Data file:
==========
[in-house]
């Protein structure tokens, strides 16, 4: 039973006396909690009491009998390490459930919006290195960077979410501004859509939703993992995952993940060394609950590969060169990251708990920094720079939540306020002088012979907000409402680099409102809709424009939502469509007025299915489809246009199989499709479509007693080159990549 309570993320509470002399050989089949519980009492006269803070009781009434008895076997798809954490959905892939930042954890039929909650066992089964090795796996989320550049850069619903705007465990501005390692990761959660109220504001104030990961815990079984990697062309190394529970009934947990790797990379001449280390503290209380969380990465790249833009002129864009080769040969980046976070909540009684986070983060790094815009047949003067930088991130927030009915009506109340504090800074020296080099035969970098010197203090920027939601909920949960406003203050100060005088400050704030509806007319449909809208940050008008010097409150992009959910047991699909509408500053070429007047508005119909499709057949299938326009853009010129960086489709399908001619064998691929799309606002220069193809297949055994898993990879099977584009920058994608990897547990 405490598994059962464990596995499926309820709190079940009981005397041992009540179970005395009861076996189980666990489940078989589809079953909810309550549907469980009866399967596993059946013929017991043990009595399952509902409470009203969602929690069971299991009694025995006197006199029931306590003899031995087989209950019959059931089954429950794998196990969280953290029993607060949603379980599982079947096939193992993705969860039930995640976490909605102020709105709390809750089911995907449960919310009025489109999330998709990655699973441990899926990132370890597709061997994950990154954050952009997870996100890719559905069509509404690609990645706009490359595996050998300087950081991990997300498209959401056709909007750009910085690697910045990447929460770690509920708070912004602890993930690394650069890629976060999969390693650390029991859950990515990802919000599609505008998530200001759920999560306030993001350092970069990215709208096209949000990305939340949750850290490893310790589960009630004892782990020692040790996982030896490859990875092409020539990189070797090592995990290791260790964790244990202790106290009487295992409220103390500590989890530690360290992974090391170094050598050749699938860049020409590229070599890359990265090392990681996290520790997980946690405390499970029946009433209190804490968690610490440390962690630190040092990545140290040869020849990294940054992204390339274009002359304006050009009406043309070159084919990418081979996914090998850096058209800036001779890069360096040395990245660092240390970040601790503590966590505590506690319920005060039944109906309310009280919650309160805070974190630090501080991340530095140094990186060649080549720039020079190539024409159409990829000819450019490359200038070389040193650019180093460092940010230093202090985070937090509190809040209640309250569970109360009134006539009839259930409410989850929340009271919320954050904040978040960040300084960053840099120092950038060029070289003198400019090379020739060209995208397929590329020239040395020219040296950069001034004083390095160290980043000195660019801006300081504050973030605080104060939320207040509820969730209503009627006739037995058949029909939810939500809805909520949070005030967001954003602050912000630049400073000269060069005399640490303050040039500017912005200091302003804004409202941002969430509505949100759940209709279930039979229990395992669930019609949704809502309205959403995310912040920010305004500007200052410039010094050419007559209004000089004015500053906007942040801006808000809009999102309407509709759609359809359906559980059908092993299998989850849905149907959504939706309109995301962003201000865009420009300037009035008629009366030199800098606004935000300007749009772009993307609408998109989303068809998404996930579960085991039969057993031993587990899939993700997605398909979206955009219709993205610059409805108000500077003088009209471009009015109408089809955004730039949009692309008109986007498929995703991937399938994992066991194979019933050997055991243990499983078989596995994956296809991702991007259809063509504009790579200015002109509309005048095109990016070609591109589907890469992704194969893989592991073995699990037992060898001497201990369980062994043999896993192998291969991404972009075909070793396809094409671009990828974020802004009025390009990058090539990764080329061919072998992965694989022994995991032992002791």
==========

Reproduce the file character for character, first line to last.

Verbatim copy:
[in-house]
């Protein structure tokens, strides 16, 4: 039973006396909690009491009998390490459930919006290195960077979410501004859509939703993992995952993940060394609950590969060169990251708990920094720079939540306020002088012979907000409402680099409102809709424009939502469509007025299915489809246009199989499709479509007693080159990549 309570993320509470002399050989089949519980009492006269803070009781009434008895076997798809954490959905892939930042954890039929909650066992089964090795796996989320550049850069619903705007465990501005390692990761959660109220504001104030990961815990079984990697062309190394529970009934947990790797990379001449280390503290209380969380990465790249833009002129864009080769040969980046976070909540009684986070983060790094815009047949003067930088991130927030009915009506109340504090800074020296080099035969970098010197203090920027939601909920949960406003203050100060005088400050704030509806007319449909809208940050008008010097409150992009959910047991699909509408500053070429007047508005119909499709057949299938326009853009010129960086489709399908001619064998691929799309606002220069193809297949055994898993990879099977584009920058994608990897547990 405490598994059962464990596995499926309820709190079940009981005397041992009540179970005395009861076996189980666990489940078989589809079953909810309550549907469980009866399967596993059946013929017991043990009595399952509902409470009203969602929690069971299991009694025995006197006199029931306590003899031995087989209950019959059931089954429950794998196990969280953290029993607060949603379980599982079947096939193992993705969860039930995640976490909605102020709105709390809750089911995907449960919310009025489109999330998709990655699973441990899926990132370890597709061997994950990154954050952009997870996100890719559905069509509404690609990645706009490359595996050998300087950081991990997300498209959401056709909007750009910085690697910045990447929460770690509920708070912004602890993930690394650069890629976060999969390693650390029991859950990515990802919000599609505008998530200001759920999560306030993001350092970069990215709208096209949000990305939340949750850290490893310790589960009630004892782990020692040790996982030896490859990875092409020539990189070797090592995990290791260790964790244990202790106290009487295992409220103390500590989890530690360290992974090391170094050598050749699938860049020409590229070599890359990265090392990681996290520790997980946690405390499970029946009433209190804490968690610490440390962690630190040092990545140290040869020849990294940054992204390339274009002359304006050009009406043309070159084919990418081979996914090998850096058209800036001779890069360096040395990245660092240390970040601790503590966590505590506690319920005060039944109906309310009280919650309160805070974190630090501080991340530095140094990186060649080549720039020079190539024409159409990829000819450019490359200038070389040193650019180093460092940010230093202090985070937090509190809040209640309250569970109360009134006539009839259930409410989850929340009271919320954050904040978040960040300084960053840099120092950038060029070289003198400019090379020739060209995208397929590329020239040395020219040296950069001034004083390095160290980043000195660019801006300081504050973030605080104060939320207040509820969730209503009627006739037995058949029909939810939500809805909520949070005030967001954003602050912000630049400073000269060069005399640490303050040039500017912005200091302003804004409202941002969430509505949100759940209709279930039979229990395992669930019609949704809502309205959403995310912040920010305004500007200052410039010094050419007559209004000089004015500053906007942040801006808000809009999102309407509709759609359809359906559980059908092993299998989850849905149907959504939706309109995301962003201000865009420009300037009035008629009366030199800098606004935000300007749009772009993307609408998109989303068809998404996930579960085991039969057993031993587990899939993700997605398909979206955009219709993205610059409805108000500077003088009209471009009015109408089809955004730039949009692309008109986007498929995703991937399938994992066991194979019933050997055991243990499983078989596995994956296809991702991007259809063509504009790579200015002109509309005048095109990016070609591109589907890469992704194969893989592991073995699990037992060898001497201990369980062994043999896993192998291969991404972009075909070793396809094409671009990828974020802004009025390009990058090539990764080329061919072998992965694989022994995991032992002791």